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Usability engineering, design for manufacturing or circular design?


Usability engineering, design for manufacturing or circular design?

"Design for manufacturing and sustainability go together perfectly!"
Frank Detering is head of our office in Stuttgart and a qualified designer and process engineer

‍Theimmense importance of usability in the development of products - and medical devices in particular - has been undisputed for many years and the number of articles dealing with the best test methods and procedures for determining usability and user needs is huge. With Design For Manufacturing, or DFM for short, the focus is not on the user but on the manufacturer, or more precisely on the manufacturing processes. On closer inspection, the two methods can be compared to tunnel construction, where miners dig through the mountain from two sides to meet in the middle. The main aim here is to reduce costs by shortening the processing time.

In the 1970s, Geoffrey Boothroyd conducted initial research at the University of Massachusetts to provide developers with tools for use in automated manufacturing processes. The aim of this research was

  • the reduction of assembly processes due to fewer components
  • the simplification of assembly processes

This was new, because until then the common goal of developers had been to design all individual parts as simply as possible in order to reduce production costs. And here someone developed tools to save money in production with a smaller number but more complicated components, because assembly was easier and faster. Together with Peter Dewhurst, the software "Design for Automatic and Manual Assembly" (DFA) for the Apple II was launched and, after initial successes, BOOTHROYD DEWHURST Inc. - what a tongue twister - was founded in 1983, which to this day sells software that is used by major manufacturers (Ford, General Motors, John Deere, etc.) in particular.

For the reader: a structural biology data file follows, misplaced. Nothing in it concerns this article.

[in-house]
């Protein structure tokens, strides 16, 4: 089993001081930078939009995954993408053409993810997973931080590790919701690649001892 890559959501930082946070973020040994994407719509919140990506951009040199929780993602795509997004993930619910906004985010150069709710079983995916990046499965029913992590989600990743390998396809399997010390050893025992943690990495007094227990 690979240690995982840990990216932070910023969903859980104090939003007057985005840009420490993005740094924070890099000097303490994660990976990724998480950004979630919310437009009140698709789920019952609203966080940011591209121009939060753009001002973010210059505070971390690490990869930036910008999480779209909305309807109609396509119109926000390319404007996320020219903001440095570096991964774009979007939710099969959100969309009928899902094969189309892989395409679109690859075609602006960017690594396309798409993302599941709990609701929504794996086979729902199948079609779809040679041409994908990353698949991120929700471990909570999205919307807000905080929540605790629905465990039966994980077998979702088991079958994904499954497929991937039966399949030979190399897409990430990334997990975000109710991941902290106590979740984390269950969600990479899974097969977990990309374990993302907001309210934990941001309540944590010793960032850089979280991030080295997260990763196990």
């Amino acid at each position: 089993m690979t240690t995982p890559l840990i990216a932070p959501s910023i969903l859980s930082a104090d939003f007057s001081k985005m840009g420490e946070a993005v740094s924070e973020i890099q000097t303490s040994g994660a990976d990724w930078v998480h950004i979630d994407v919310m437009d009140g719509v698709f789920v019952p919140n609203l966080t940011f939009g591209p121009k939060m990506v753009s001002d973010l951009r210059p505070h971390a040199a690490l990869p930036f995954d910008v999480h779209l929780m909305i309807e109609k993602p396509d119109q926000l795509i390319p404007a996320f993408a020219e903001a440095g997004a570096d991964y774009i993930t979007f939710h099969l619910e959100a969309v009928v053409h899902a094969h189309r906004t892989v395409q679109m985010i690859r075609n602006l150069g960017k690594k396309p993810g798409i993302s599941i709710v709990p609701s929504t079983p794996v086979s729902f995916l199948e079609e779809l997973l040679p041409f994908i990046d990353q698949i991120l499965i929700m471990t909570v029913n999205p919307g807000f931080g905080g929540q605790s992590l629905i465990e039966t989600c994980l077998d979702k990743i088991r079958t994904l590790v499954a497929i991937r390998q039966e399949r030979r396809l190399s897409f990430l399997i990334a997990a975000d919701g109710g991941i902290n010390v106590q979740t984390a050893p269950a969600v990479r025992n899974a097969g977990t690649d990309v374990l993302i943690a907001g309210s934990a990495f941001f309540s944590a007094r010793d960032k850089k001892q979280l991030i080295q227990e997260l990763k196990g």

What is important in Design for Manufacturing?

The know-how and experience of the developers play a decisive role in DFM, as around 80% of the product costs are already determined in the development phase. The following criteria are considered:

1. material selection: Taking into account the manufacturing possibilities, designers can select materials that can be processed well and at the same time fulfill the desired properties of the product.

2. production processes: DFM takes into account the various production processes and technologies used for manufacturing. By optimizing the design of the product, unnecessary steps or complex procedures can often be avoided.

3. assembly: DFM aims to make the assembly of the product as simple as possible. This can be achieved by designing components with simple joining techniques, clear assembly instructions and the use of standardized fasteners. This leads to shorter lead times and lower costs.

4. error and scrap minimization: Design decisions are made in such a way that they reduce the risk of errors and rejects, e.g. by adjusting tolerances so that components fit together more easily or by changing design elements in such a way that the probability of errors during production is reduced.